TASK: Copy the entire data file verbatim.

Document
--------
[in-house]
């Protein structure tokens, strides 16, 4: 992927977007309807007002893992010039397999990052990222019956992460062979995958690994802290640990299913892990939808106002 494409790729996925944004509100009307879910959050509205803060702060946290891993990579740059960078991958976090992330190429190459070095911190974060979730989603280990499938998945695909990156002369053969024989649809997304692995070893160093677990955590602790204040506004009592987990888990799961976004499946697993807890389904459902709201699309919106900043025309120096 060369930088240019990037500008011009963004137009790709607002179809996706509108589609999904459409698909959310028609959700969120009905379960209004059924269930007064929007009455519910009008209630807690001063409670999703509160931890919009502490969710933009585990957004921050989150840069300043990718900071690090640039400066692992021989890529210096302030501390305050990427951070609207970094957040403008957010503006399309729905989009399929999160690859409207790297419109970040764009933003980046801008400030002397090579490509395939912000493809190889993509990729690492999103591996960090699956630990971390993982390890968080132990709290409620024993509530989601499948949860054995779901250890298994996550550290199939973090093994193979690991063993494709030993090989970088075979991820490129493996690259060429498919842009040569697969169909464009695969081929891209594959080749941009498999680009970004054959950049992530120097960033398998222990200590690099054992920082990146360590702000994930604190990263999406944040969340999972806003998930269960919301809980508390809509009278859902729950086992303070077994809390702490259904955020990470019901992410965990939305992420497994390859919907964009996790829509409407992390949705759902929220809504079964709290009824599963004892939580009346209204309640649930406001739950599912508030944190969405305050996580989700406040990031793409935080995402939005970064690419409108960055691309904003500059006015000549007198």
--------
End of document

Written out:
[in-house]
């Protein structure tokens, strides 16, 4: 992927977007309807007002893992010039397999990052990222019956992460062979995958690994802290640990299913892990939808106002 494409790729996925944004509100009307879910959050509205803060702060946290891993990579740059960078991958976090992330190429190459070095911190974060979730989603280990499938998945695909990156002369053969024989649809997304692995070893160093677990955590602790204040506004009592987990888990799961976004499946697993807890389904459902709201699309919106900043025309120096 060369930088240019990037500008011009963004137009790709607002179809996706509108589609999904459409698909959310028609959700969120009905379960209004059924269930007064929007009455519910009008209630807690001063409670999703509160931890919009502490969710933009585990957004921050989150840069300043990718900071690090640039400066692992021989890529210096302030501390305050990427951070609207970094957040403008957010503006399309729905989009399929999160690859409207790297419109970040764009933003980046801008400030002397090579490509395939912000493809190889993509990729690492999103591996960090699956630990971390993982390890968080132990709290409620024993509530989601499948949860054995779901250890298994996550550290199939973090093994193979690991063993494709030993090989970088075979991820490129493996690259060429498919842009040569697969169909464009695969081929891209594959080749941009498999680009970004054959950049992530120097960033398998222990200590690099054992920082990146360590702000994930604190990263999406944040969340999972806003998930269960919301809980508390809509009278859902729950086992303070077994809390702490259904955020990470019901992410965990939305992420497994390859919907964009996790829509409407992390949705759902929220809504079964709290009824599963004892939580009346209204309640649930406001739950599912508030944190969405305050996580989700406040990031793409935080995402939005970064690419409108960055691309904003500059006015000549007198």